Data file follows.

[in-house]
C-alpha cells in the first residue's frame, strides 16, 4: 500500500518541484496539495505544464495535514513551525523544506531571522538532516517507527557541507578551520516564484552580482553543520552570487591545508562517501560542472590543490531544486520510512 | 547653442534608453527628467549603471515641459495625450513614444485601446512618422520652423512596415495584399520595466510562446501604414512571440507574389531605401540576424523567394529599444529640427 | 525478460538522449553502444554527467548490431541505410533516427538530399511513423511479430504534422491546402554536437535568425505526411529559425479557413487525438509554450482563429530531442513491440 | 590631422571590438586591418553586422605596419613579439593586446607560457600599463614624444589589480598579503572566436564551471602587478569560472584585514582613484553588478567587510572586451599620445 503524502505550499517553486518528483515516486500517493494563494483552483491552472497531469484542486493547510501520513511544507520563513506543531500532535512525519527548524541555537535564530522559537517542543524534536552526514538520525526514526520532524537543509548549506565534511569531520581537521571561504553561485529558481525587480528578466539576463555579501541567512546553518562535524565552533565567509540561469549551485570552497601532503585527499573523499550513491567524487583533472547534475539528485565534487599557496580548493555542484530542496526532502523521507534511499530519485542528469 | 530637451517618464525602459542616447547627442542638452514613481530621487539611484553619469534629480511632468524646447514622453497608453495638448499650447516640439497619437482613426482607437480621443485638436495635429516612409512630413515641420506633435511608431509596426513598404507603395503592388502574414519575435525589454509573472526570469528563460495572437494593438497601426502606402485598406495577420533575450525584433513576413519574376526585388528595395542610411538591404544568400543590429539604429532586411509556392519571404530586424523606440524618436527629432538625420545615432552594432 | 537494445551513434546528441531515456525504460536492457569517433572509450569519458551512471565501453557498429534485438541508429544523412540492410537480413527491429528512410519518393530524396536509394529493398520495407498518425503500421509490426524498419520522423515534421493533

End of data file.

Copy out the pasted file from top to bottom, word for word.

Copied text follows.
[in-house]
C-alpha cells in the first residue's frame, strides 16, 4: 500500500518541484496539495505544464495535514513551525523544506531571522538532516517507527557541507578551520516564484552580482553543520552570487591545508562517501560542472590543490531544486520510512 | 547653442534608453527628467549603471515641459495625450513614444485601446512618422520652423512596415495584399520595466510562446501604414512571440507574389531605401540576424523567394529599444529640427 | 525478460538522449553502444554527467548490431541505410533516427538530399511513423511479430504534422491546402554536437535568425505526411529559425479557413487525438509554450482563429530531442513491440 | 590631422571590438586591418553586422605596419613579439593586446607560457600599463614624444589589480598579503572566436564551471602587478569560472584585514582613484553588478567587510572586451599620445 503524502505550499517553486518528483515516486500517493494563494483552483491552472497531469484542486493547510501520513511544507520563513506543531500532535512525519527548524541555537535564530522559537517542543524534536552526514538520525526514526520532524537543509548549506565534511569531520581537521571561504553561485529558481525587480528578466539576463555579501541567512546553518562535524565552533565567509540561469549551485570552497601532503585527499573523499550513491567524487583533472547534475539528485565534487599557496580548493555542484530542496526532502523521507534511499530519485542528469 | 530637451517618464525602459542616447547627442542638452514613481530621487539611484553619469534629480511632468524646447514622453497608453495638448499650447516640439497619437482613426482607437480621443485638436495635429516612409512630413515641420506633435511608431509596426513598404507603395503592388502574414519575435525589454509573472526570469528563460495572437494593438497601426502606402485598406495577420533575450525584433513576413519574376526585388528595395542610411538591404544568400543590429539604429532586411509556392519571404530586424523606440524618436527629432538625420545615432552594432 | 537494445551513434546528441531515456525504460536492457569517433572509450569519458551512471565501453557498429534485438541508429544523412540492410537480413527491429528512410519518393530524396536509394529493398520495407498518425503500421509490426524498419520522423515534421493533